It’s Perfectly Logical to Oppose Abortion and Support Gay Marriage

Expanding the LGBTQ Conversation
May 15 2014 3:39 PM

It’s Perfectly Logical to Oppose Abortion and Support Gay Marriage

Opponents of same-sex marriage protest in Virginia.
Supporters of Virginia's same-sex marriage ban hold a rally before a May 13, 2014, court hearing in Richmond, Virginia.

Photo by Zach Gibson/Getty Images

To my mind, it has always seemed perfectly consistent to support gay marriage but oppose abortion. I don’t personally agree with the distinction at the heart of this dichotomy, but it’s still a pretty rational one: You can support gay marriage because you believe in the dignity and equality of all human life—and oppose abortion for the same stated reasons. Besides, married gay couples will very rarely need abortions, whereas gay people pressured into straight relationships can and do. For the anti-abortion crowd, gay marriage should be a win-win.

Mark Joseph Stern Mark Joseph Stern

Mark Joseph Stern is a writer for Slate. He covers science, the law, and LGBTQ issues.

On Thursday, however, Carson Holloway of the archly conservative Witherspoon Institute penned a firm counterpoint to my assumption, proclaiming an unbreakable link between opposition to both abortion and gay marriage. Holloway’s argument is admirably simple. The constitutional right to abortion is based on a modern interpretation of the 14th Amendment, and so is the constitutional right of gay people to marry. According to Holloway, then, opposing the right to abortion necessarily means opposing the right to gay marriage. The two issues, as Justice Antonin Scalia might put it, “spring forth from the same diseased root”—an equality-minded interpretation of an opaque yet expansive text. They thus cannot logically be severed.

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If every American’s support for gay rights sprang directly and exclusively from their personal interpretation of the 14th Amendment, then I guess Holloway would be correct. But of course, support for marriage equality goes far beyond constitutional exegesis: It is entirely possible to support gay marriage in principle without believing that the constitution commands its legalization nationwide. Even President Barack Obama seemed to strike this pose when he first endorsed marriage equality, though he has since quietly abandoned it.

Holloway ignores this counterpoint entirely, insisting instead that gay marriage and abortion are intrinsically linked due to this single fairly arbitrary connection. In his polemic, he claims that “[t]he Republican Party cannot surrender the cause of marriage ... without also in practice surrendering the cause of life,” because “a Republican Party that gives up the fight against judicial activism in order to make peace with same-sex marriage will also be surrendering the fight for a constitutional order more protective of the right to life.” But if you remove the judicial activism component from this equation—by, for instance, supporting gay marriage by referendum or legislation, exclusively on the state level—then the whole edifice crumbles.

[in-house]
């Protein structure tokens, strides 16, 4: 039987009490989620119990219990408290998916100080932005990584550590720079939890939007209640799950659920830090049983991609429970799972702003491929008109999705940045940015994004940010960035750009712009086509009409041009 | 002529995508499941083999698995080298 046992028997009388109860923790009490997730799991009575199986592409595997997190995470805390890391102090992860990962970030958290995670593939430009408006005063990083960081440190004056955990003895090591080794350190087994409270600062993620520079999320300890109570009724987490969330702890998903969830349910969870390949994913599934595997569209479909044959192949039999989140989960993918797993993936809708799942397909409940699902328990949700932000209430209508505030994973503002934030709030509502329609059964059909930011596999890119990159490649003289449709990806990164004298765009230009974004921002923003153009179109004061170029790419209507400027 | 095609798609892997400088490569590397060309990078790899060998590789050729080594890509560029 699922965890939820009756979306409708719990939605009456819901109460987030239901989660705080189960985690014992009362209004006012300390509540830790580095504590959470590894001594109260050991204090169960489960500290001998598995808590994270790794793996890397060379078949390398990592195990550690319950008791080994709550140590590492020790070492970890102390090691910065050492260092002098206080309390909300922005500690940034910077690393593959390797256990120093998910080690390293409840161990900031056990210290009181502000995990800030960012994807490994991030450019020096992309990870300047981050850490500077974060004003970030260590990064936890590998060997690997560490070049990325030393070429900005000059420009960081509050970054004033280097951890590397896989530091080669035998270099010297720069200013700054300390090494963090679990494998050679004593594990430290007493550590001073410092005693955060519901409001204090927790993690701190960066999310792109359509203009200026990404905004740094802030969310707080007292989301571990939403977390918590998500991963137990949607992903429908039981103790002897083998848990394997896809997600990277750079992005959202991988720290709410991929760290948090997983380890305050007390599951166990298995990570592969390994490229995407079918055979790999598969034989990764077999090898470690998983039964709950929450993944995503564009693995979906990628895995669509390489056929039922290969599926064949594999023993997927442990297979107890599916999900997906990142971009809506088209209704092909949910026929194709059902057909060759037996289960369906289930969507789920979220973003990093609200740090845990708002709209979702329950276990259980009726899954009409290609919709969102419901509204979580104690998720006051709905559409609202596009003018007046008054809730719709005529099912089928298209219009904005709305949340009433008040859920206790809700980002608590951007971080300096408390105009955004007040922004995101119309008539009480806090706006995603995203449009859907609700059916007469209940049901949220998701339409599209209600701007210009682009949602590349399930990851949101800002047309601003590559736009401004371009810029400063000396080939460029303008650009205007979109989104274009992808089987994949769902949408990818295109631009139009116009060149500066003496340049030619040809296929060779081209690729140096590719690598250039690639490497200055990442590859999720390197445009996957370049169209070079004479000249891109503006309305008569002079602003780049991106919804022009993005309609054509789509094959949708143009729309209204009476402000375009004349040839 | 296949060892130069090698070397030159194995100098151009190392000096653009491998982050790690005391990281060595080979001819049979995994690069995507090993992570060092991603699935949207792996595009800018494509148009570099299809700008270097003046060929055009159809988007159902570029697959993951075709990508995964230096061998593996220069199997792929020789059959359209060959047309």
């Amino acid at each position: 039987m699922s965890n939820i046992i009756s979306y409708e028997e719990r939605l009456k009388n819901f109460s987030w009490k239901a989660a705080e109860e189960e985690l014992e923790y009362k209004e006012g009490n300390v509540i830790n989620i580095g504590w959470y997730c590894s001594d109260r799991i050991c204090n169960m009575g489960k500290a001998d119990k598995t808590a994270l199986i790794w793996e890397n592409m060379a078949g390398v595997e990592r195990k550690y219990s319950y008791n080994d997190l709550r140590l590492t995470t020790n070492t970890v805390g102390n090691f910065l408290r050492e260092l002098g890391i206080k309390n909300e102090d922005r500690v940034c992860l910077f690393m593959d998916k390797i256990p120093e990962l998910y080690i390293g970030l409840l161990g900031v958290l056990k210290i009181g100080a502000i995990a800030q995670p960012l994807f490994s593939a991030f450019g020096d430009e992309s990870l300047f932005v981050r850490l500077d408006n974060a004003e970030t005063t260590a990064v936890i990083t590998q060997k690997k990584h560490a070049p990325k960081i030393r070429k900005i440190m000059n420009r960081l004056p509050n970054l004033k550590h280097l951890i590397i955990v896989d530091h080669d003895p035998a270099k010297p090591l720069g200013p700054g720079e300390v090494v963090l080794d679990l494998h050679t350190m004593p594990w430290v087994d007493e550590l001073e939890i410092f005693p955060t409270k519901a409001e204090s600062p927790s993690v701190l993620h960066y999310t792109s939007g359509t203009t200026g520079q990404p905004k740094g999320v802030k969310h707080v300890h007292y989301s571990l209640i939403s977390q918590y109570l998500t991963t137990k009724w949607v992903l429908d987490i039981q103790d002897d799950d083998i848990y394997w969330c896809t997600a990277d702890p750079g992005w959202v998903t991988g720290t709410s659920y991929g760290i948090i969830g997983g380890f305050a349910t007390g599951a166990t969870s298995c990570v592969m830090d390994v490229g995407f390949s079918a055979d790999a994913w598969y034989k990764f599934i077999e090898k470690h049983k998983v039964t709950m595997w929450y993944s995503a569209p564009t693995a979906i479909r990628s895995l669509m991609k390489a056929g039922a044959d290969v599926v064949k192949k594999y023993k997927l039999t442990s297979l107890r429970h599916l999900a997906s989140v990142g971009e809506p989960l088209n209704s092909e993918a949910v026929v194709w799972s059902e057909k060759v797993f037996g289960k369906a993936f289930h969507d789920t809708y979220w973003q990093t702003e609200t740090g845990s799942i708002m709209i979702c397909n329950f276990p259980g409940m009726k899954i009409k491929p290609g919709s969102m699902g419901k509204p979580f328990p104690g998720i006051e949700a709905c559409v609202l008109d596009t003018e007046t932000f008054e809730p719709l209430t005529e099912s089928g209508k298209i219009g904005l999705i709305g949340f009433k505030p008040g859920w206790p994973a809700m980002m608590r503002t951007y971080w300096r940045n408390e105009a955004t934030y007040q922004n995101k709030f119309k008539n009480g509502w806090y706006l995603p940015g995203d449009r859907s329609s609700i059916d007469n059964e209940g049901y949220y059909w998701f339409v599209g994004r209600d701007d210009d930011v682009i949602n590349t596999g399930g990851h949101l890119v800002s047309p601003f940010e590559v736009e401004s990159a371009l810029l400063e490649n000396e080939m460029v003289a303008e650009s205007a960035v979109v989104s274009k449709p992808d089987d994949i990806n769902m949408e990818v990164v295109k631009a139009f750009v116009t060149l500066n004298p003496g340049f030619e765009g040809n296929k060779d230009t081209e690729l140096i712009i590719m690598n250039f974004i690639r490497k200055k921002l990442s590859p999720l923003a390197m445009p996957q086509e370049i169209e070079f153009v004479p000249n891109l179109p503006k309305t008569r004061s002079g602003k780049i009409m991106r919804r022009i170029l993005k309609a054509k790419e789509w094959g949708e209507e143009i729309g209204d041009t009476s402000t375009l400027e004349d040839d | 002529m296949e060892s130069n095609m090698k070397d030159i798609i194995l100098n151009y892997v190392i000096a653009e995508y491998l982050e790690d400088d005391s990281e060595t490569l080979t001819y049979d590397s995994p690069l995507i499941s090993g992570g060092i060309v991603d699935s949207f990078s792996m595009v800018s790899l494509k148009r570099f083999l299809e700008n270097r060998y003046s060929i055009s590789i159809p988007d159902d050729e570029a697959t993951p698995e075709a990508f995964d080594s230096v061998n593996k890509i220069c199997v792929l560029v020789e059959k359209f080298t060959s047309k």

That tenuousness is so obvious that I have to believe Holloway recognizes it. Why, then, is it so important to him to link gay marriage and abortion, even by the most attenuated and fallacious means? Most likely because he can read the tea leaves: While Christian support of marriage equality is spiraling upward, Christian views on abortion have basically held steady over the decades. Tethering the former to the latter just might help to halt gay marriage’s meteoric rise in the polls.

But it won’t be easy linking pictures of happy couples in wedded bliss with disturbing images of aborted fetuses in the popular mindset. A vague gesture toward the evils of “judicial activism” certainly won’t do it, as Holloway’s failed attempt painfully illustrates—nor will an entreaty to blindly follow messages of hate promulgated by certain leaders within the church. By this point, enough Christians publicly support marriage equality to put a dent in conservative Christians’ asserted monopoly on the topic. And for younger Christians who refuse to accept anti-gay animus as a fundamental tenet of their faith, support for the dignity of gay people seems obviously compatible with support for the dignity of unborn children.

That’s Holloway’s real problem: Not that gay marriage and abortion are unrelated, but that opposition to abortion can logically lead to support for gay marriage. If you believe that fetuses are people, and you believe all people deserve the same liberty and equality, then you have every reason in the world to champion gay rights while striving to roll back Roe v. Wade. Every day, more and more young Christians are coming to this realization. I understand why Holloway wants to halt that progress. But I’m afraid his frail and hollow arguments will do nothing to change young Americans’ minds.

Mark Joseph Stern is a writer for Slate. He covers science, the law, and LGBTQ issues.

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